How can I limit spam mail without closing account and opening another?
Don't Post Addresses Online- Never post email addresses online such as in message boards, forums or on websites for all to see. Spammers (and Phishers) have automated processes that can 'harvest' these. If you must post it, then disguise the format (e.g. john.smithATgmailDOTcom).
- If you receive a lot of spam, a web search for your email address may reveal whether it is posted anywhere online and you can remove it.
Avoid Common, Guessable Formats- The more complicated your email address, the less likely it will become a target for spam. Spammers use software that trys to guess email addresses and a commonly used format such as email@example.com will be a greater target of attack than firstname.lastname@example.org.
- Obviously, the trade-off is that your email address will not be quite as memorable or look as nice.
Limit Sharing of Addresses- The more you share your email address, the more spam you will receive, it is that simple.
- Never share your primary personal or work email addresses with those you don't know or trust.
Use 'Disposable' Addresses- Many stores and online services request email addresses for things like account registration, mailing lists and discounts. Set up an email address specifically for these cases, so you do not have to use your primary personal or work email address.
- When spam becomes an issue for this additional email address, simply dispose of it and set up a new one. Services such as Gmail allow you to check and send from different email addresses in one place, facilitating easy management of multiple addresses.
No Email Based Screen Names- If you participate in message boards, chatrooms, Twitter or similar where you display an on-screen name, don't use your email address before the @ sign as the screen name.
- Spammers will often take screen names and add common email endings such as @gmail.com, @yahoo.com and @hotmail.com, in order to guess legitimate email addresses.
Delete without Opening- It is often obvious from the subject line that an email is spam.
- Simply add the sender to your spam filter and delete the email without even opening it. If you do not open it, there is no possibility of the spammer being informed that your email account is active.
Disable Automatic Content Downloads
- Automatically downloading images or other dynamic content in emails might make them look nice, but can reveal to the spammer that your email account is active.
- As a minimum, turn off automatic image downloads in your emails until you are sure the email is trusted and not spam or a phishing email. Specifying to read messages in plain text only will add a further level of security, as all dynamic content will be blocked from download.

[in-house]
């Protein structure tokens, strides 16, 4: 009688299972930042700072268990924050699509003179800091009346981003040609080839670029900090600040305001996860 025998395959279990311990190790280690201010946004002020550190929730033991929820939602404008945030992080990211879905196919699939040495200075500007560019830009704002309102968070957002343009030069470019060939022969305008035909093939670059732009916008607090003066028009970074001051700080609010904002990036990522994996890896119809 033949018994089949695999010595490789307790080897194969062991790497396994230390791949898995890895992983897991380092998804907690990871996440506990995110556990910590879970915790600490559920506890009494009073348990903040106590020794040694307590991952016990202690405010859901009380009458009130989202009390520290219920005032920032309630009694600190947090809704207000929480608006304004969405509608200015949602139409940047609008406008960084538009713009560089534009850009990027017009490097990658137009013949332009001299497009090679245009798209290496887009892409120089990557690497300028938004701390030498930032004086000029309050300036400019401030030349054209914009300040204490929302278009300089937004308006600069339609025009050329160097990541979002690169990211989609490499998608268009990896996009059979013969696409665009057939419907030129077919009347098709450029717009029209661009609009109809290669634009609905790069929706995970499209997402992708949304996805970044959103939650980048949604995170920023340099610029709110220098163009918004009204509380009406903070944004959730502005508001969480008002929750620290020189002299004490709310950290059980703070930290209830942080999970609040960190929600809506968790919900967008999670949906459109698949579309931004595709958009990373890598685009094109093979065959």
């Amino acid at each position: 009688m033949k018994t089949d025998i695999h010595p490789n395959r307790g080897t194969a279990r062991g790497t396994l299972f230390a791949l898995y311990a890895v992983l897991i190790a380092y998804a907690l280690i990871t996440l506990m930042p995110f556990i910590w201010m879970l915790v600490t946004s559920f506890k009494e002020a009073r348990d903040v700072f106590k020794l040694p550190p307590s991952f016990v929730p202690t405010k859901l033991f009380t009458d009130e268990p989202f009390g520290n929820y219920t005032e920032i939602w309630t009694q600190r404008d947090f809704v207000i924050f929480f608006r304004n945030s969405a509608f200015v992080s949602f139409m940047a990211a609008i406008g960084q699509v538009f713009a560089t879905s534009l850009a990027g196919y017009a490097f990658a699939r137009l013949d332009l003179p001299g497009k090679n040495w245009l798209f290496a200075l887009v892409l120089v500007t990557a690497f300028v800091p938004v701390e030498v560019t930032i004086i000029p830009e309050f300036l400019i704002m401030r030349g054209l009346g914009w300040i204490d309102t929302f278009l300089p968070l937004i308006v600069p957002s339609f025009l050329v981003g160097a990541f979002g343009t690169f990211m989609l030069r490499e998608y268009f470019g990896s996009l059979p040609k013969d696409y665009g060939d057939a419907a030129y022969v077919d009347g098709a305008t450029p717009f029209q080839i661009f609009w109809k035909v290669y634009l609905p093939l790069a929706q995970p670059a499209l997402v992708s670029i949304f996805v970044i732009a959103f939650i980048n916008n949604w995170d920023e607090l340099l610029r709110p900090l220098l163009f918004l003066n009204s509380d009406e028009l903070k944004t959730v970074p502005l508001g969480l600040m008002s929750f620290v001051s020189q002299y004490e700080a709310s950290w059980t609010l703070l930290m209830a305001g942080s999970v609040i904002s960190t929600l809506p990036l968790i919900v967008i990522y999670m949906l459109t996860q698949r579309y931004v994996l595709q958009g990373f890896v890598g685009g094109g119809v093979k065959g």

Don't Forward Spam- Be wary of emails from anyone asking you to forward the email on, such as petition, chain or joke emails. By forwarding these emails, you are effectively spamming others.
- In addition, these emails are used by spammers to obtain legitimate email addresses for spamming, as they contain the email address of everyone who has forwarded the message along with the addresses of everyone each person forwarded it to.
Never Reply or Click the Links- Clicking links, including the ubiquitous 'unsubscribe' link, in spam emails or replying to spam, will confirm to the spammer that your email account is active, resulting in more spam being received. It may also direct you to a website that contains malware.
- Never reply to spam and avoid clicking links in spam emails. Only click the 'unsubscribe' link for marketing emails you remember signing up for.
Never Purchase anything from Spam- Don't fall for products or services advertised in spam emails, no matter how good they may sound. If it sounds too good to be true, it usually is.
- Buying something advertised in spam only supports the case for spamming and will likely increase the amount of spam you receive, as the spammers now know you are willing to buy.
Avoid Opting In- When purchasing or registering something online, there are usually one or more checkboxes allowing you to opt out of marketing communications or sharing of your information with other 'partners'. If you opt in, you may be opting in to a lot of future spam.
- Always read the opt-out messages with care, as these are cleverly worded to get you to opt-in. Some of them require either selection or de-selection to opt out, whilst others require a mix of selection and de-selection to fully opt out!
- Understand how your email address may be used and whether they can share or sell it to other third parties, who could be spammers.
Use a Spam filter- Activate Phishing and Spam filters on your email account and in your Internet browser to help ensure you avoid receiving spam in the first place.
- Most reputable email service providers will have spam filters that you can turn on, some of which allow very granular policies to be set.
Report Spam- Report spam that does slip through the net to your email service provider or your company, as applicable.
- This will add the sender to their spam filters, identify whether spam filter policies need to be updated and will block future spam from that sender appearing in your inbox again. Reporting spam can also result in the spammer being identified and criminally prosecuted.
Keep Anti-Virus Software Updated- Ensure your anti-virus software is kept up to date and download the latest signatures on a daily basis.
- A lot of malware is designed to access your email contacts and send spam or malware to them from your email account without you even realising.
If it all gets too much...- Finally, if the amount of spam becomes too much to control, you may simply have to start again and obtain a new email address.
- Monitor the old email account in parallel to ensure that all legitimate contacts have your new email address, then delete the old one.
May 03, 2015 |